Wood Species Recognition System

From an aerial view, trees may look simply ordinary, with little to distinguish individual species beyond a guess of their native origin. In 2016, Malaysian-based researchers developed a neural network capable of identifying tree species by classifying pixel data based on colour and texture with an accuracy rate of 97%. The current neural network depends on what is known as the Improved-Basic Gray Level Aura Matrix (I-BGLAM) technique, teaching the algorithm to identity minute differentials in greyscale between pixels and matching the colour concentration and overall texture to its training database. This database contains information on the aspects of 52 tree species based on 100 images collected not by satellite, but through aerial photography. The number of species used to build the neural network is small (considering there are thousands of tree species), but if tree species information and imagery were available for areas globally it could be applied in more forests outside of the those in Malaysia which acted as test samples. The application of this technology is meant to ensure that land parcels where logging is allowed do actually contain the tree species that a logging company is authorized to cut. Conversely, if illegal logging takes place, regulators could hypothetically use this information to check what trees existed in the area that was logged, and where it took place. The application now is limited to the test site, but in the future with more widespread usage, this technology could be a boon for preventing illegal resource extraction and to ensure more accurate logging.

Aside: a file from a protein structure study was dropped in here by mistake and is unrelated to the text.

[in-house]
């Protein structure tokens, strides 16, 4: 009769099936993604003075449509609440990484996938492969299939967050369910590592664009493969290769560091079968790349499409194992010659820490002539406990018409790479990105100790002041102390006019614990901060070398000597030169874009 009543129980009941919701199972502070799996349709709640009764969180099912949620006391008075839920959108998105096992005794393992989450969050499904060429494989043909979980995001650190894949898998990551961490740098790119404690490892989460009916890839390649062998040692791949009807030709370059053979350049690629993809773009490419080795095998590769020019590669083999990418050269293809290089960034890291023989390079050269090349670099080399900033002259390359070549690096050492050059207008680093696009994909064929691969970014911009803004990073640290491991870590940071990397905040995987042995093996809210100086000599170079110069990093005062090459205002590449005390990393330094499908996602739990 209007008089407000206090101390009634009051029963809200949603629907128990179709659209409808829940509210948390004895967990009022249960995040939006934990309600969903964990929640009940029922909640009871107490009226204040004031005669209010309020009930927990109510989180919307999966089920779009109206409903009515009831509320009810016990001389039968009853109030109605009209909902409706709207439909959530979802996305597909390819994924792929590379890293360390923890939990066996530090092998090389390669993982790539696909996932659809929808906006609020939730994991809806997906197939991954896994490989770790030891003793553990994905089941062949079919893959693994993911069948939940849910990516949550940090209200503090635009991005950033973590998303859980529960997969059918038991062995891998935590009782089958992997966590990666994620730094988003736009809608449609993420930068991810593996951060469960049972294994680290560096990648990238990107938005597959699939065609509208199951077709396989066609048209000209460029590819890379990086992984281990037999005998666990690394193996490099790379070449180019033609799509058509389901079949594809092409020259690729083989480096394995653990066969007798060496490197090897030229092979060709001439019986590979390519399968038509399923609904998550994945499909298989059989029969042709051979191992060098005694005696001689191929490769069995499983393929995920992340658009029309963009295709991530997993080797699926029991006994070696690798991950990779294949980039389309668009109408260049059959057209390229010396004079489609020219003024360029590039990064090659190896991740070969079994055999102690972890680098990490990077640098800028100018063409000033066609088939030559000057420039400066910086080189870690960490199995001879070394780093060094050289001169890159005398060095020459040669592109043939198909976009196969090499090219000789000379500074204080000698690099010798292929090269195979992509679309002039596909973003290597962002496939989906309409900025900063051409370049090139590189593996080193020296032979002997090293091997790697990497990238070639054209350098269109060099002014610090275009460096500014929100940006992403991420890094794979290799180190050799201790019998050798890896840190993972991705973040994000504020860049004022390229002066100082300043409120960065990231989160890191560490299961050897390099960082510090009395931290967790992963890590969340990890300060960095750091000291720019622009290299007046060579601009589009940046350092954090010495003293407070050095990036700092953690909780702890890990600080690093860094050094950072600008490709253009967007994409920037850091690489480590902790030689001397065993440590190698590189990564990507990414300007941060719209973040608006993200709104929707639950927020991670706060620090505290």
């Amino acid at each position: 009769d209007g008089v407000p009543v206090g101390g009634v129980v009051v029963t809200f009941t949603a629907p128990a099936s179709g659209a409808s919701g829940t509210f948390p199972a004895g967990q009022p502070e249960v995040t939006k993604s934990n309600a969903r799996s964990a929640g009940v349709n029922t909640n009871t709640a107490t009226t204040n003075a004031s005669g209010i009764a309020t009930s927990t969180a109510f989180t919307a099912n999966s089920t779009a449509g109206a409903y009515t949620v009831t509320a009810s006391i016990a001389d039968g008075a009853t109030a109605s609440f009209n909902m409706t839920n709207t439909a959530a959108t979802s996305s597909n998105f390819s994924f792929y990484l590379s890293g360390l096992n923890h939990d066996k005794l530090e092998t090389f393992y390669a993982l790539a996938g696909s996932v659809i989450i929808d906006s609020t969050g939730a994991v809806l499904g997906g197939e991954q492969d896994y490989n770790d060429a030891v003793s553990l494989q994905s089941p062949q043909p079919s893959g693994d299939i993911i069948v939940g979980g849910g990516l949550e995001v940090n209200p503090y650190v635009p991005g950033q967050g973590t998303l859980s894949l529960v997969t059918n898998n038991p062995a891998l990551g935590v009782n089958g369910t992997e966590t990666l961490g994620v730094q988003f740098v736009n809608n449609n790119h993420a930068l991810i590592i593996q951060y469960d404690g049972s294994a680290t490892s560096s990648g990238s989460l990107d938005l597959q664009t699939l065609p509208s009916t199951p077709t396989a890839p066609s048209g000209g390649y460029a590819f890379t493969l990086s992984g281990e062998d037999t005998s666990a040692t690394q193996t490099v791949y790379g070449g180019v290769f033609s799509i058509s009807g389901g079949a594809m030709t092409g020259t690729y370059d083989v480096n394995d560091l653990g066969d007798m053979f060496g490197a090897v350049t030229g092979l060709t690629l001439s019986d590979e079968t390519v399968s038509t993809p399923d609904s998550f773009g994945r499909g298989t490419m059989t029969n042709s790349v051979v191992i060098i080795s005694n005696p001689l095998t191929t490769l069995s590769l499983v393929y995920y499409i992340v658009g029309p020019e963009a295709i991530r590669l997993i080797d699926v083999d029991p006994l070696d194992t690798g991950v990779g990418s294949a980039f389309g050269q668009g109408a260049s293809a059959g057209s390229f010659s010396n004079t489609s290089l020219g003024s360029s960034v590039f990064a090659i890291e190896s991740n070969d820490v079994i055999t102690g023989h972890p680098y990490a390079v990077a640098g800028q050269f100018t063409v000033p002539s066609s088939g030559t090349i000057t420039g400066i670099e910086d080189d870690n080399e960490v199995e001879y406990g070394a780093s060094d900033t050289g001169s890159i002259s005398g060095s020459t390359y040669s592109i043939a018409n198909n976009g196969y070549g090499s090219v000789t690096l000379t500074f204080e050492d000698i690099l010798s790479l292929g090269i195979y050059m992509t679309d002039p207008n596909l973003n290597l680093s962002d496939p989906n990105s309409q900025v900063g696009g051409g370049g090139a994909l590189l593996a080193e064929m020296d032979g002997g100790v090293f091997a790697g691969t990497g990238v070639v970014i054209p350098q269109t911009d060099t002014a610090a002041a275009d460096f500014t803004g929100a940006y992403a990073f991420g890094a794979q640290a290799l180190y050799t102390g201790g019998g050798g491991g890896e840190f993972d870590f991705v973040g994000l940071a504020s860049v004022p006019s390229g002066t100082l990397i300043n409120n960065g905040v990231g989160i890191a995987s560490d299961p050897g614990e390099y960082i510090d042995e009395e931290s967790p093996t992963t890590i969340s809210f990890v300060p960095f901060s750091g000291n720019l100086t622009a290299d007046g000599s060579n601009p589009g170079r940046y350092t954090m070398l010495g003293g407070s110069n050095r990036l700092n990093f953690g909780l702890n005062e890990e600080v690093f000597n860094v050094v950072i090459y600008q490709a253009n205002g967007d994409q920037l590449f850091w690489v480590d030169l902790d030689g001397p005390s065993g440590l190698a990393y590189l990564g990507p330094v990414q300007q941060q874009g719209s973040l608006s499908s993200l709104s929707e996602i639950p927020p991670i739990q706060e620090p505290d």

Artificial Intelligence, Illegal Resource Extraction, Industry/Natural Commodities, Visual Technologies